As mentioned in Moment No. 16, UMBC Athletics started to come of age in the late 1970's, as the men's basketball, soccer, and lacrosse teams established themselves as NCAA Division II powers. At Moment No. 14 in the #retriever50for50 countdown, March 10, 1979 went down as a loss in the scorebook, but it was the first truly big sporting "event" on the UMBC campus.
And yet UMBC lost the game.
To set the scene, college basketball in Baltimore was a big deal in the 1970's. UMBC, Towson, Loyola, Coppin State, Morgan State, and the University of Baltimore were all NCAA Division II members and all part of the same league – the Mason-Dixon Athletic Conference. Rivalries were intense as many of the players came from the Baltimore-DC corridor.
Future pros, like Morgan's Marvin Webster, were competing at these schools. The Bullets had bolted for Largo. And this was before ESPN came around, so, to see live, high quality basketball, you had to be in the gym.
UMBC was the newcomer to the scene and started to get very competitive in the 1976-77 season. But the MDAC broke up after the 1977-78 season as several schools left to enter the Division I ranks. Entering the 1978-79 season, head coach Billy Jones' squad featured three standout seniors all from Parkville High School – post John Goedeke and guards Howie and Jack Kane. Howie Kane played his first two seasons at American University, but transferred to compete with his brother during their final two college campaigns.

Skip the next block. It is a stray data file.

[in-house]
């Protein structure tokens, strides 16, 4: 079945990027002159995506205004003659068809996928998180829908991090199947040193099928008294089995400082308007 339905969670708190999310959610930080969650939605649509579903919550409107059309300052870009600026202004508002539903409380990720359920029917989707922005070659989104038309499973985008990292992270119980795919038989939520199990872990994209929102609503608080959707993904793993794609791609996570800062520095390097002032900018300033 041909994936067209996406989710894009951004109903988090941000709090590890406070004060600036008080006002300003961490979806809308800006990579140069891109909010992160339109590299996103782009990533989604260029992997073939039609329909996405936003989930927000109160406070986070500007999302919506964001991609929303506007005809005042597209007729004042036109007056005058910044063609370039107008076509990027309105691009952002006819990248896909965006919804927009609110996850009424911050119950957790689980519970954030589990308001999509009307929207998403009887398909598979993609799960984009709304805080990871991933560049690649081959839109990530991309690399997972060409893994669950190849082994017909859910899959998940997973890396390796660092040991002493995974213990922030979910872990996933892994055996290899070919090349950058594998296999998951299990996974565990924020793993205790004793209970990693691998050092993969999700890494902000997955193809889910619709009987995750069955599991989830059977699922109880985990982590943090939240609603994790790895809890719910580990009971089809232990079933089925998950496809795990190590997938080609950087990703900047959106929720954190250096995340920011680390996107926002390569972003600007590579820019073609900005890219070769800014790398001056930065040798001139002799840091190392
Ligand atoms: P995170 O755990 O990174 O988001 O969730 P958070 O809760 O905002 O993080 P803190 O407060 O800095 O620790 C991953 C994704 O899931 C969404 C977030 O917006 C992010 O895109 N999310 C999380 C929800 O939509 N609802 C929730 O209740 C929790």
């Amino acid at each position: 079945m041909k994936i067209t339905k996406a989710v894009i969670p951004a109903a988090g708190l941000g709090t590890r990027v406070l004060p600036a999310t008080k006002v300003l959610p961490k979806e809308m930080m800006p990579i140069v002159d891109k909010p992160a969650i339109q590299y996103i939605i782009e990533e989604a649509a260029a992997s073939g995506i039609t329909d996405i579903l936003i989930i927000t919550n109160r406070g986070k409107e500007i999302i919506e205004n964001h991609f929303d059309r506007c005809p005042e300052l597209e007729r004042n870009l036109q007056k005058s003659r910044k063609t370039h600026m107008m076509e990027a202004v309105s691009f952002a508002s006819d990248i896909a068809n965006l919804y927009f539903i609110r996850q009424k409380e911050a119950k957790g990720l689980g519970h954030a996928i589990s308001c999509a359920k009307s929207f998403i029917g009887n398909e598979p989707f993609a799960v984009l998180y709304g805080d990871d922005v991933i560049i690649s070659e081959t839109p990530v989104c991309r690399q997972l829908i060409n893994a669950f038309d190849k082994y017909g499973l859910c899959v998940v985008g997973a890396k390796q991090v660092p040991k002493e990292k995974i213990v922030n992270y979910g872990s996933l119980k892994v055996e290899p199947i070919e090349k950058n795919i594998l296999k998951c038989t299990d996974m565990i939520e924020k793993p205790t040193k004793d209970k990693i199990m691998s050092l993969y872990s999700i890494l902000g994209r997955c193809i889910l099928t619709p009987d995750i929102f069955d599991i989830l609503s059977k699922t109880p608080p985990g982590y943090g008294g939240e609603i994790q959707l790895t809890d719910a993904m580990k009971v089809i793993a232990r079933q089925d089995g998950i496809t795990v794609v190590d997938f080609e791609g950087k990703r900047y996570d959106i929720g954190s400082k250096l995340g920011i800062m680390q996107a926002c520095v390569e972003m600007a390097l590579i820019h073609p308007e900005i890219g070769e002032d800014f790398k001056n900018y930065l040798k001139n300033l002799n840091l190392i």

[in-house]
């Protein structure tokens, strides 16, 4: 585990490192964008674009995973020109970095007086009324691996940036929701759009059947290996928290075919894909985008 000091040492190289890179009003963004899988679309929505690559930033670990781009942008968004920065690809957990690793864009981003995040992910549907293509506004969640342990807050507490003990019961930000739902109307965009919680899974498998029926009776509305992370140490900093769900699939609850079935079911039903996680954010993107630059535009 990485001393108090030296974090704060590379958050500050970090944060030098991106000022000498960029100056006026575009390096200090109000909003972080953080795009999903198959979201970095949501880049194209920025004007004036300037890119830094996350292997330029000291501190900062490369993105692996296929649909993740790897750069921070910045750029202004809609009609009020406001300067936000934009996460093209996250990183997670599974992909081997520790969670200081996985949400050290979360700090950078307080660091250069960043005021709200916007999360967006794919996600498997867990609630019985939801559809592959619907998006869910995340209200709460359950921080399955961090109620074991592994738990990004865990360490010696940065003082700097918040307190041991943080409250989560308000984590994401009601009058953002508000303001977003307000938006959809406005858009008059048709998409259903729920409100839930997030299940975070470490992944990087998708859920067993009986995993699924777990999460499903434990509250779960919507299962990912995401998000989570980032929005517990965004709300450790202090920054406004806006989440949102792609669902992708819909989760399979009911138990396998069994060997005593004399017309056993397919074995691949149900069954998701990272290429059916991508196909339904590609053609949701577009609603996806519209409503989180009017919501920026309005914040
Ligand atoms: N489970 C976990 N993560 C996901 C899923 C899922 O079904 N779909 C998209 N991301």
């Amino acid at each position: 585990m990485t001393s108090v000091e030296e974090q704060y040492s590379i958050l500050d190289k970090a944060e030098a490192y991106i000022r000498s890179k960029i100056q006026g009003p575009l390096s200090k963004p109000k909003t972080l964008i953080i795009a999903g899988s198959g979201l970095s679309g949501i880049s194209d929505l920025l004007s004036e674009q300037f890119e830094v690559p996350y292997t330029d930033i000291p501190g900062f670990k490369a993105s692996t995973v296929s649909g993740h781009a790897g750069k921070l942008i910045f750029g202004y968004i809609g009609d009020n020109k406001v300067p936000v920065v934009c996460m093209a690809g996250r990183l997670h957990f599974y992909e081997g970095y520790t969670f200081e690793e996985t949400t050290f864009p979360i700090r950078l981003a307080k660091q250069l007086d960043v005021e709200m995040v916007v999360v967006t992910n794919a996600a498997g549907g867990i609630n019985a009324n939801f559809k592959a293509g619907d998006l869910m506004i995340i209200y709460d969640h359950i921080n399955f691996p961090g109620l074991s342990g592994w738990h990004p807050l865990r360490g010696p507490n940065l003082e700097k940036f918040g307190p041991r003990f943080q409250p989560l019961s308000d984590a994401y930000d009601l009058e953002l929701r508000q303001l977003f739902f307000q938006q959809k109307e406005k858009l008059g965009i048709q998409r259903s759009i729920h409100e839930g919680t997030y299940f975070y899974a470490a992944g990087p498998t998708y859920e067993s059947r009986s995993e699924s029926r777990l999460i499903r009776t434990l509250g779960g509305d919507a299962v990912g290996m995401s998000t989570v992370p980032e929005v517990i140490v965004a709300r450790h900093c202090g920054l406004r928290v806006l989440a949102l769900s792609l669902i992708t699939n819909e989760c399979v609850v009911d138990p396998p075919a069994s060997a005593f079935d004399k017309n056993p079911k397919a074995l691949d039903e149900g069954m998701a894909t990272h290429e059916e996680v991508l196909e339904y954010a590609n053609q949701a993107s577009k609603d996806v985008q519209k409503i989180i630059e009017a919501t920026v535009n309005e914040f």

The Retrievers struggled out of the gate – posting a 3-4 record through seven games. But then, the team caught fire, winning 13 of 14 games with the lone setback occurring, 76-74, at Navy. The Retrievers swept home-and-home series with rivals Towson State and Mount St. Mary, but would have to take on the Mount for a third time in the NCAA South Atlantic regionals.
UMBC prevailed, 79-74, then hosted traditional power Virginia Union in the round of 16. The Retrievers trailed at the half, but Howie Kane scored 12 of his 16 points in the second half as UMBC rallied for a 58-56 victory.
That triumph set up the quarter-final match-up of Cheyney State at UMBC. Cheyney was coached by the fiery John Chaney, who would go on to a Hall of Fame coaching career. Over 3,600 fans packed the UMBC Fieldhouse (as it was known in those days), easily surpassing the previous school record.
Using the crowd's energy, UMBC extended a 32-31 halftime lead to 54-41 with 9:25 remaining. Howie Kane scored eight straight points for the Retrievers in that stretch and coaches, players and fans were thinking about their reservations for Springfield, Mass., and the national semifinals.
But the Wolves responded with a 19-2 surge and took a 60-56 lead with 2:27 remaining. UMBC would knot the game at 60-all on a pair of Reggie Nance free throws at the 1:45 mark, but came up empty on its next two possessions as the visitors buried four charity tosses and broke the Retrievers' heart, 65-62.
Nance led UMBC (21-8) with 17 points, while Kane added 14. UMBC was ranked No. 6 in the nation in the final NCAA Division II poll. Led by Nance, the 1979-80 team posted a 23-5 mark, but were knocked out by Virginia Union in the round of 16.
Nance, Goedeke and Jack Kane were all inducted into the UMBC Athletics Hall of Fame. The attendance mark stood for 25 years until a crowd of 3,664 saw UMBC battle Maine on Feb. 21, 2004.